Her use of the words “Founding Fathers” is likely a more general reference to all of those individuals who were a part of the nation’s founding. Perhaps one could accuse her of exaggerating the boy’s role, but calling her “stupid, “insane” and “misinformed” is a bit of a stretch.

Throughout John Quincy Adams’ life he was a staunch opponent of slavery. His views, no doubt, were shaped in part by his father who, as is quoted above, hoped for the “total extirpation of slavery.”

You can watch the dialogue between Stephanopoulos and Bachmann below:




Business Insider‘s Henry Blodget also decided to explore whether Bachmann’s statements had some validity. He writes:

Based on this article in Encyclopedia Brittanica, it seems fair to say that some of the founding fathers opposed slavery, and that some of them worked to limit it on the state level. But as a group they certainly didn’t work tirelessly to end it…

The commitment to the status quo (legalized slavery) among the “southern founders” was particularly strong, and the “northern founders” didn’t challenge this. Slavery remained legal in the northern states, even though few people owned slaves. And only one of the slave-owning “southern founders” actually freed his slaves after the nation was founded.

So did Michele Bachmann completely revise history when she said the founders worked tirelessly to end slavery? No.

But was Michele Bachmann correct? No.

Blodget is right that the Founders did not “work tirelessly” to end slavery, but it is possible that the elder Adams’ views inspired his sons. As historical documentation shows, these leaders may not have put their words into action, but many of them did, indeed, have serious qualms about slavery.

In the end, historical evidence seems to corroborate a basis for what Bachmann was saying. Embellishing is one thing and being flat out wrong is another. In this instance, the congressman barely scratches the surface of the former and certainly is nowhere near the latter.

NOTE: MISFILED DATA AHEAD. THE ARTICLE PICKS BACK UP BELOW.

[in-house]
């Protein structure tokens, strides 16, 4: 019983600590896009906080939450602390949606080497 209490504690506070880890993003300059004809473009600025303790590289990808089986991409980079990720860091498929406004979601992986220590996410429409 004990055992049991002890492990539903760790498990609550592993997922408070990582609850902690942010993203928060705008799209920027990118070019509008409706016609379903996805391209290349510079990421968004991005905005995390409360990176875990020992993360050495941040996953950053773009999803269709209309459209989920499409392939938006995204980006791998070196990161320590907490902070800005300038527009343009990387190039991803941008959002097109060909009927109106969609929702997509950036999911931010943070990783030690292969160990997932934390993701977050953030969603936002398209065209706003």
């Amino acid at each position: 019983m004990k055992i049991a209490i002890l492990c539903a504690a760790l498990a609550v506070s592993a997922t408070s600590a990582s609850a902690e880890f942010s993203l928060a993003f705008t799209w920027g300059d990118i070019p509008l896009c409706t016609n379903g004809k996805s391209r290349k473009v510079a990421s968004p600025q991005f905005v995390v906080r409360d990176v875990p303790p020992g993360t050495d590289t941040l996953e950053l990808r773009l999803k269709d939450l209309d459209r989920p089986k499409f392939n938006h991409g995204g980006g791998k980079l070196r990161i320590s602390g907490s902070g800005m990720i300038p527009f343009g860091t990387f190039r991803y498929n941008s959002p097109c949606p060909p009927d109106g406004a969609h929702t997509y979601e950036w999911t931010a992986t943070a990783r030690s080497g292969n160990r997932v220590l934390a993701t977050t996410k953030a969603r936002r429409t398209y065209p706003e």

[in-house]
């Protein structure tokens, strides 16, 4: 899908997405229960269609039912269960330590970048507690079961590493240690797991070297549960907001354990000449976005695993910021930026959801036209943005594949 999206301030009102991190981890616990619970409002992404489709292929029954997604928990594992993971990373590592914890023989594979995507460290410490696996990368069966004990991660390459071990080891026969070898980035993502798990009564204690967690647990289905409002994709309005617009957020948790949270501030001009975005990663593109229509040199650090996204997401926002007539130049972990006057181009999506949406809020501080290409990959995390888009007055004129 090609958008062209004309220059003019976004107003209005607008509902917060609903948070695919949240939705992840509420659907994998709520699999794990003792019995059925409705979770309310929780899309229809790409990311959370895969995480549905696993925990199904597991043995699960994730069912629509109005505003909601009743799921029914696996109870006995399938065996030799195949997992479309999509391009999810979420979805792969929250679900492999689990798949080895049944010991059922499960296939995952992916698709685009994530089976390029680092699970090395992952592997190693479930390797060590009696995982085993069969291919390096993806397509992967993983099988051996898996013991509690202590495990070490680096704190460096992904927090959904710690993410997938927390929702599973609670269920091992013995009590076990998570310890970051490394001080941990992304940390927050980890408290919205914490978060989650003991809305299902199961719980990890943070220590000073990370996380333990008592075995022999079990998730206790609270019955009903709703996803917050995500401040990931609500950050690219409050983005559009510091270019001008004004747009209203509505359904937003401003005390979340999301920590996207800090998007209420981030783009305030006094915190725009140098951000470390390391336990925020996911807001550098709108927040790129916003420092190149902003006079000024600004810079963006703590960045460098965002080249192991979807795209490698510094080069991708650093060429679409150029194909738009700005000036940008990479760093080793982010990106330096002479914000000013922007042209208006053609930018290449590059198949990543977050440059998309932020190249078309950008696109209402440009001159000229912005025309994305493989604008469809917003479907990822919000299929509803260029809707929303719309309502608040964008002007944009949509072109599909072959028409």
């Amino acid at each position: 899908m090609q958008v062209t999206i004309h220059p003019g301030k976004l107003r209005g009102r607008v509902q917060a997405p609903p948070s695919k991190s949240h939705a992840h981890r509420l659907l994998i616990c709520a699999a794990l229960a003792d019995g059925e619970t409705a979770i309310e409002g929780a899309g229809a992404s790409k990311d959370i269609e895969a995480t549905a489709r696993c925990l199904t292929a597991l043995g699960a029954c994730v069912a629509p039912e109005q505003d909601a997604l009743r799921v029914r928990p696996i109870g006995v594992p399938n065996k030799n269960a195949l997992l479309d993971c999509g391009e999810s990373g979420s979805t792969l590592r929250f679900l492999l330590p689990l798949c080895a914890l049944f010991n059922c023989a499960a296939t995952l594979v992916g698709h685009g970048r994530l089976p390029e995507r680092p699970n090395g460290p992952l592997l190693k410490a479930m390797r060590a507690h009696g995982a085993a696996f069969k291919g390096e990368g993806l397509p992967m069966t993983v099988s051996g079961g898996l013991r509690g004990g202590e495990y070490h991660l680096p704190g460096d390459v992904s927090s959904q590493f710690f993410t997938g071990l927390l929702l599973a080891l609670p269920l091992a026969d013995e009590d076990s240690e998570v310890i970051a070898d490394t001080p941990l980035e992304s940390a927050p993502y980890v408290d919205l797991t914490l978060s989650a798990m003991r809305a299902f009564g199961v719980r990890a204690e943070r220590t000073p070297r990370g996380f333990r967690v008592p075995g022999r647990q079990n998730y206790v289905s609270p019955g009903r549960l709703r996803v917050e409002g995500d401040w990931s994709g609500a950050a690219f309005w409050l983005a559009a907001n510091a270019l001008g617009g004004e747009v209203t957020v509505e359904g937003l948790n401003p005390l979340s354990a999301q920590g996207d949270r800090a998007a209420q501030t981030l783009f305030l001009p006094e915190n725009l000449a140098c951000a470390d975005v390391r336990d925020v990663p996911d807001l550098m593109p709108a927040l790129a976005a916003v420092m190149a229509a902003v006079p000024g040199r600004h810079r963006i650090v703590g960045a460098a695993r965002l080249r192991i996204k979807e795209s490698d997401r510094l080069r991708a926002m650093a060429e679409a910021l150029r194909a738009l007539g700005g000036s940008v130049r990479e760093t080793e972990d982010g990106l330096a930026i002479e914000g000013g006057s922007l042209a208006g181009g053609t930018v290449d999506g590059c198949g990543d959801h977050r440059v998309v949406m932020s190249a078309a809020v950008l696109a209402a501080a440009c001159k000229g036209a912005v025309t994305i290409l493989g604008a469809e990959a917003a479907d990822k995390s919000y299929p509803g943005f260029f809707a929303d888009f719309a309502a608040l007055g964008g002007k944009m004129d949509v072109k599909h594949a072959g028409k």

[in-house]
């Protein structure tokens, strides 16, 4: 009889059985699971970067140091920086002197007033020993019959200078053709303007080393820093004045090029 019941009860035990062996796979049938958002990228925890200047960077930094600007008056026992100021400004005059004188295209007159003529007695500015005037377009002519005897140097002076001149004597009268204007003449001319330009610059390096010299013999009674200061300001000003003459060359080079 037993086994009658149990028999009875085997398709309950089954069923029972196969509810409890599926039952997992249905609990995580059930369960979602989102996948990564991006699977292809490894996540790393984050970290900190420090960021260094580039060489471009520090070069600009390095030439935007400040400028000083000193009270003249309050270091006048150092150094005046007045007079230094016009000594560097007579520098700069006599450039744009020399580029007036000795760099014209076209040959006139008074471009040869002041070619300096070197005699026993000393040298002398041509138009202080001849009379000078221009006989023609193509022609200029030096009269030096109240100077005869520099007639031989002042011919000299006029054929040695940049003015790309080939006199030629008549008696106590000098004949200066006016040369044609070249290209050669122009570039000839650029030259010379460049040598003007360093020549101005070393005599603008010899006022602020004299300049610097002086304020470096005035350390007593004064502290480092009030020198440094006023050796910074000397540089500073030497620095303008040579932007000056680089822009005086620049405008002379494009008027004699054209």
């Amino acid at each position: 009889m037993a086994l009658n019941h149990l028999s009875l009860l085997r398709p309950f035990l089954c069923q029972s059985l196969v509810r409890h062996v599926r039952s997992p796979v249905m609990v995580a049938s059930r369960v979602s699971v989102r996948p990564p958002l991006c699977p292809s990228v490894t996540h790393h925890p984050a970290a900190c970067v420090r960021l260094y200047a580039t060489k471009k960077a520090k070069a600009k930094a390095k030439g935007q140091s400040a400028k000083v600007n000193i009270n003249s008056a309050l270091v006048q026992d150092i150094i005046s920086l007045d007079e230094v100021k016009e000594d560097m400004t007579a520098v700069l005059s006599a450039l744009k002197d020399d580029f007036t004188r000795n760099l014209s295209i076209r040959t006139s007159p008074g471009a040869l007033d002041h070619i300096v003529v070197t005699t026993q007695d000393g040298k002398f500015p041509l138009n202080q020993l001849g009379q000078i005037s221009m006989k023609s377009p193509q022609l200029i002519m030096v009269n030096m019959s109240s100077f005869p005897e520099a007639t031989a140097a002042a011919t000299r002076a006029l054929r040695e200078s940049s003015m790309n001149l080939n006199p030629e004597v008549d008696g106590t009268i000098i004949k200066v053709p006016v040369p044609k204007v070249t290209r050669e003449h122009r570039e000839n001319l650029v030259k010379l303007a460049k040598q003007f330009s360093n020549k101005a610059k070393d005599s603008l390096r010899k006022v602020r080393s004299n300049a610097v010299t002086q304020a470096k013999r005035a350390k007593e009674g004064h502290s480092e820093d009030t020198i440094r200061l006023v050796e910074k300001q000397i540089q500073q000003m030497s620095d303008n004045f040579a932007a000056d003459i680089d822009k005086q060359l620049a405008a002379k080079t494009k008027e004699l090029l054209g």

Below, watch Jimmy Kimmel’s “Michele Bachmann’s Story of America,” in which she is, once again (though it is admittedly comical), maligned:



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1 Comments:

Blogger Epaminondas said...

I've been stupid. For many years on arab forums I have argued with them that they don;t have the slightest work ethic when it comes to translating actual fact, historic and present into opinion.

All any american has to do is google Jefferson Slavery and warts and all you can see Jefferson writing against slavery as early as 1743.

How many smokers wish not only that they never took it up, but that there was a way they could prevent others from becoming dependent on it's evil effects?

In 1806 as 3rd pres. Jefferson sent to congress, got passed and signed the law which ENDED the slave trade.

ETC. the work of 2 minutes to have the intellectual curiosity to think critically and act on it with all the effort of FINGERTIPS.

But that google doesn't happen out there. Americans are no different than their arab pals who believe all the palestinians were driven out of Israel by jews whose allegiance to that religion was the result of a fake mass conversion by the Khazars. Or that americans surgeons were taking the organs of murdered and raped Iraqis for rich corporate executives.

Qualitatively there is no difference between acceptance of those stupid stories and the idea that the old white guys gave existence to an 'evil at birth' landed slavocracy whose consitution cared nothing for slavery.

But the TRUTH is that at the very WORST CASE we can say they understood PRECISELY the engine they had started, and that while they realized that POLITICALLY they could not abolish slavery in 1789 AND have a nation, they refused to make the perfect the enemy of the good.

What's the difference, anyway? What they created sacrificed a million people to end it.

Yet in the political rush to ensure (frankly) that any FEMALE CONSERVATIVE is ridiculed as a stupid bitch, the basic work WHICH SHOULD BE THE FOUNDATION OF ANY REPORTER'S FIRST MOTION OF THE INDEX FINGER, the PROFESSIONAL effort is second to the dialectic of progressive guilt avoidance and prozac/celexa/zoloft ingestion.

Americans are as lazy to find the truth themselves as the arab idiots who swallow whole the fables they so readily consume?

Why if that were true we would have the govt we deserve.

;)

Thursday, June 30, 2011 11:13:00 am